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Review: Thirteen Ways of Looking by Colum McCann

Colum McCann is an internationally renowned author of novels and short stories. Some of his well-known novels include TransAtlantic, Zoli, Dancer, Songdogs, and his National Book Award winning Let the Great World Spin. Thirteen Ways of Looking is McCann’s first book of short stories in a decade and doesn’t disappoint his readers.

In 2004 McCann was attacked and knocked unconscious on the streets of New Haven, Connecticut. He had started writing these stories prior to that incident, but it affected him and impacted how the stories were ultimately developed. The New York Times stated that the stories “…are connected by a tension, an unease, a threat, a sense that things are off kilter but perhaps can be put right if the characters, and the reader, understand them more fully.”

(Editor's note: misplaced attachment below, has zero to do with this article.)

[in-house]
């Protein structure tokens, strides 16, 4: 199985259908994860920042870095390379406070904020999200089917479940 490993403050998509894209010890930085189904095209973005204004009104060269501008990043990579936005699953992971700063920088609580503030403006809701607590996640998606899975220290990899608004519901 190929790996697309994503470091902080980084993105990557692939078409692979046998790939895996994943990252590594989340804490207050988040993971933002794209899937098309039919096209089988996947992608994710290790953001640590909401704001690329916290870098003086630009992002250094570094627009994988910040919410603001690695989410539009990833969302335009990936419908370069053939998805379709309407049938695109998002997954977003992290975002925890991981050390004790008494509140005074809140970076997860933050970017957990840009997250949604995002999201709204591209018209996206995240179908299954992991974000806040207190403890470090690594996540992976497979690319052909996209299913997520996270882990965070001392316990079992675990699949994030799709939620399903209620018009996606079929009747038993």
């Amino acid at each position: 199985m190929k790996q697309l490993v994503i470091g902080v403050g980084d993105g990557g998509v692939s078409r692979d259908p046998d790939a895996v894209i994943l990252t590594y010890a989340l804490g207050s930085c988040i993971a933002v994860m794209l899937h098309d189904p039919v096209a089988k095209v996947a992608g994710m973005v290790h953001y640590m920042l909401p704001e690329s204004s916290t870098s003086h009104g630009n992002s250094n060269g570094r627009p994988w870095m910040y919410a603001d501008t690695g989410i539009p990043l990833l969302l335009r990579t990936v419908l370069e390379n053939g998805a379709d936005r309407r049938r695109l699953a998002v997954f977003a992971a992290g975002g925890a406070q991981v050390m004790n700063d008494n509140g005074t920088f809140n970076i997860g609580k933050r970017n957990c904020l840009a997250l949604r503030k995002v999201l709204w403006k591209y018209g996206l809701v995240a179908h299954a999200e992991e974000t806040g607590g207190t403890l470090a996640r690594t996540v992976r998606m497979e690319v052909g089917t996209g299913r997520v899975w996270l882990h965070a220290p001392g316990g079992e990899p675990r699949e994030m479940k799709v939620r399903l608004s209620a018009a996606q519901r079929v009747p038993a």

The title story, a novella, is about a retired judge, reflecting on his life’s work, unaware that this will be the final day of his life. In “Sh’khol” a mother spending Christmas alone with her son confronts the unthinkable when he disappears while swimming off the coast near their home in Ireland. In “Treaty,” an elderly nun catches a snippet of a news report in which it is revealed that the man who once kidnapped and brutalized her is alive, masquerading as an agent of peace. And finally in “What Time Is It Now, Where You Are?” a writer constructs a story about a Marine in Afghanistan calling home on New Year’s Eve.

Called mesmerizing by some, deeply personal and subtly subversive by others, and at times harrowing and funny, Thirteen Ways of Looking demonstrates Colum McCann’s standing as one of this country’s greatest contemporary writers.

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